Section 1.3:
Earth as a System

Learning Objective

List and describe Earth’s four major spheres. Define system, and explain why Earth is considered a system.

Section Content

Anyone who studies Earth soon learns that our planet is a dynamic body with many separate but highly interactive parts, or spheres. The atmosphere, hydrosphere, biosphere, and lithosphere, along with all of their components, can be studied separately. However, the parts are not isolated. Each is related in many ways to the others, producing a complex and continuously interacting whole that we call the Earth system.

Earth’s Spheres

The images in Figure 1.8 are classics because, for the first time, they let humanity see Earth differently from ever before. These photos profoundly altered our conceptualizations of Earth and remain powerful images decades after they were first viewed. Seen from space, Earth is breathtaking in its beauty and startling in its solitude. The images remind us that our home is, after all, a planet—small, self-contained, and in some ways even fragile. Bill Anders, the Apollo 8 astronaut who took the “Earthrise” photo, expressed it this way: “We came all this way to explore the Moon, and the most important thing is that we discovered the Earth.”

Figure 1.8
Two classic views of Earth from space

The closer view of Earth from space shown in Figure 1.8 helps us appreciate why the physical environment is traditionally divided into three major parts: Earth’s gaseous envelope, the atmosphere; the water portion of our planet, the hydrosphere; and Earth’s solid outer layer, the lithosphere. It should be emphasized that our environment is highly integrated and is not dominated by air, water, or rock alone. Instead, the biosphere, the life-forms on our planet, extends into each of the three physical realms and is an equally integral part of the planet.

Moreover, the interactions among Earth’s four spheres are incalculable. Figure 1.9 provides one easy-to-visualize example. The shoreline is an obvious meeting place for rock, water, and air, and these spheres in turn support life-forms in and near the water. In this scene, ocean waves created by the drag of air moving across the water are breaking against the rocky shore. The force of water, in turn, erodes the shoreline.

Figure 1.9
Interactions among Earth’s spheres

The shoreline is one obvious example of an interface—a common boundary where different parts of a system interact. In this scene, ocean waves (hydrosphere) that were created by the force of moving air (atmosphere) break against a rocky shore (lithosphere).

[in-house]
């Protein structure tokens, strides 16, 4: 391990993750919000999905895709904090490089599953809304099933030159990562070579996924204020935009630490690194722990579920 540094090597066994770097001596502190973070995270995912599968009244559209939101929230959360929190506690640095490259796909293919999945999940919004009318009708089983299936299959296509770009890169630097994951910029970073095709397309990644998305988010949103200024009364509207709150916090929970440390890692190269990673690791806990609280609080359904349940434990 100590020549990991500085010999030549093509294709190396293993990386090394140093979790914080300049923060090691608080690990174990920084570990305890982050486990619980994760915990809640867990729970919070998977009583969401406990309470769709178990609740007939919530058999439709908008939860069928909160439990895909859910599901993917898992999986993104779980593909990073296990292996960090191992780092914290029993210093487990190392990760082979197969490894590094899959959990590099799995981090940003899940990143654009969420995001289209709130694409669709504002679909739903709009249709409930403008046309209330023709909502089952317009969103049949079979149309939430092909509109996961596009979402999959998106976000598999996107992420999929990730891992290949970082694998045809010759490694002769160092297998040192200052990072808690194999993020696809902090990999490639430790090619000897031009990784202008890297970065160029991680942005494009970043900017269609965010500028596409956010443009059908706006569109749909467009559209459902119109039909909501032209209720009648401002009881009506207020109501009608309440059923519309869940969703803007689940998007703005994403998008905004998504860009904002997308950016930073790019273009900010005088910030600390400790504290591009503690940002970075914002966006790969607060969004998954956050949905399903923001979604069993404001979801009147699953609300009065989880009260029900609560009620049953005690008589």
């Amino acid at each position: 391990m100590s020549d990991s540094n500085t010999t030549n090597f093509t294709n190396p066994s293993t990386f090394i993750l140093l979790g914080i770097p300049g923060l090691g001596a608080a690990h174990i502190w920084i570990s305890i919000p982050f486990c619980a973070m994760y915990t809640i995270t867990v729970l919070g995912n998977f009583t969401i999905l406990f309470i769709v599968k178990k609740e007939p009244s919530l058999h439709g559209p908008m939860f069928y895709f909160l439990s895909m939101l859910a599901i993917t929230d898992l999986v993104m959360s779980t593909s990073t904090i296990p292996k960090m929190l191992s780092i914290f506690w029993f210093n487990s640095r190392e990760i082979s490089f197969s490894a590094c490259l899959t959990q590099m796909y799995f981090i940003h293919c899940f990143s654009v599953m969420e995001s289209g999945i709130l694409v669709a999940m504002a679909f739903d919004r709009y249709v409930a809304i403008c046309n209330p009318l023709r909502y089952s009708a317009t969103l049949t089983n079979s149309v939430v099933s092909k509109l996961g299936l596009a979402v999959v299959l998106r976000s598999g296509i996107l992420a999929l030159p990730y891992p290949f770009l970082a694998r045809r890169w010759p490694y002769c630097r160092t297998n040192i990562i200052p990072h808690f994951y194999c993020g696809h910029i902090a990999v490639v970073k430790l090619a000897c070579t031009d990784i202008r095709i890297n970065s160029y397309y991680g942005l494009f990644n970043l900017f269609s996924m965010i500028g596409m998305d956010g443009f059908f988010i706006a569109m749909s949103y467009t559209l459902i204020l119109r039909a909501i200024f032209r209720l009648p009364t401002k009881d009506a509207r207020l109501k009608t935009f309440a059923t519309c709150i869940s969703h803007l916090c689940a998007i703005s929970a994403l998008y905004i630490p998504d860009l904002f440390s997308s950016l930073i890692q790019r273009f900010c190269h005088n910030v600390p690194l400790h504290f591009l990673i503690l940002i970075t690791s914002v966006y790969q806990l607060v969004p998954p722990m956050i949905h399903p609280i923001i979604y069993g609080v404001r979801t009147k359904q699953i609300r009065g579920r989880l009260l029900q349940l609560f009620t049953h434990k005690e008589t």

The Atmosphere

Earth is surrounded by a life-giving gaseous envelope called the atmosphere (Figure 1.10). When we watch a high-flying jet plane cross the sky, it seems that the atmosphere extends upward for a great distance. However, when compared to the thickness (radius) of the solid Earth, the atmosphere is a very shallow layer. This thin blanket of air is nevertheless an integral part of the planet. It not only provides the air we breathe, but also acts to protect us from the dangerous radiation emitted by the Sun.

Figure 1.10
The atmosphere, an integral part of the planet

Furthermore, the energy exchanges that continually occur between the atmosphere and Earth’s surface and between the atmosphere and space produce the effects we call weather. If, like the Moon, Earth had no atmosphere, our planet would not only be lifeless, but many of the processes and interactions that make the surface such a dynamic place could not operate.

The Hydrosphere

More than anything else, water makes Earth unique. The hydrosphere is a dynamic mass that is continually on the move, evaporating from the oceans to the atmosphere, precipitating to the land, and running back to the ocean again. The global ocean is certainly the most prominent feature of the hydrosphere, blanketing nearly 71 percent of Earth’s surface (Figure 1.11). The hydrosphere also includes the freshwater found in clouds, streams, lakes, and glaciers, as well as that found underground. Although these latter sources constitute only a tiny fraction of the total, they are much more important than their meager percentage indicates. Clouds, of course, play a vital role in many weather and climate processes. In addition, clouds provide the rainfall so essential to life on land.

Figure 1.11
Distribution of water in the hydrosphere

The Lithosphere

Beneath the atmosphere and the ocean is Earth’s rocky outer layer, called the lithosphere. The surface of the lithosphere is very uneven and contains high mountainous topography, as well as low areas such as Death Valley—portions of which lie below sea level. Sometimes the lithosphere is referred to as the geosphere, in which case scientists include Earth’s mantle and core in its description.

Soil, the thin veneer of material at Earth’s surface that supports the growth of plants, may be thought of as part of all four spheres. The solid portion is a mixture of weathered rock debris (lithosphere) and organic matter from decayed plant and animal life (biosphere). The decomposed and disintegrated rock debris is the product of weathering processes that require air (atmosphere) and water (hydrosphere). Air and water also occupy the open spaces between the solid particles.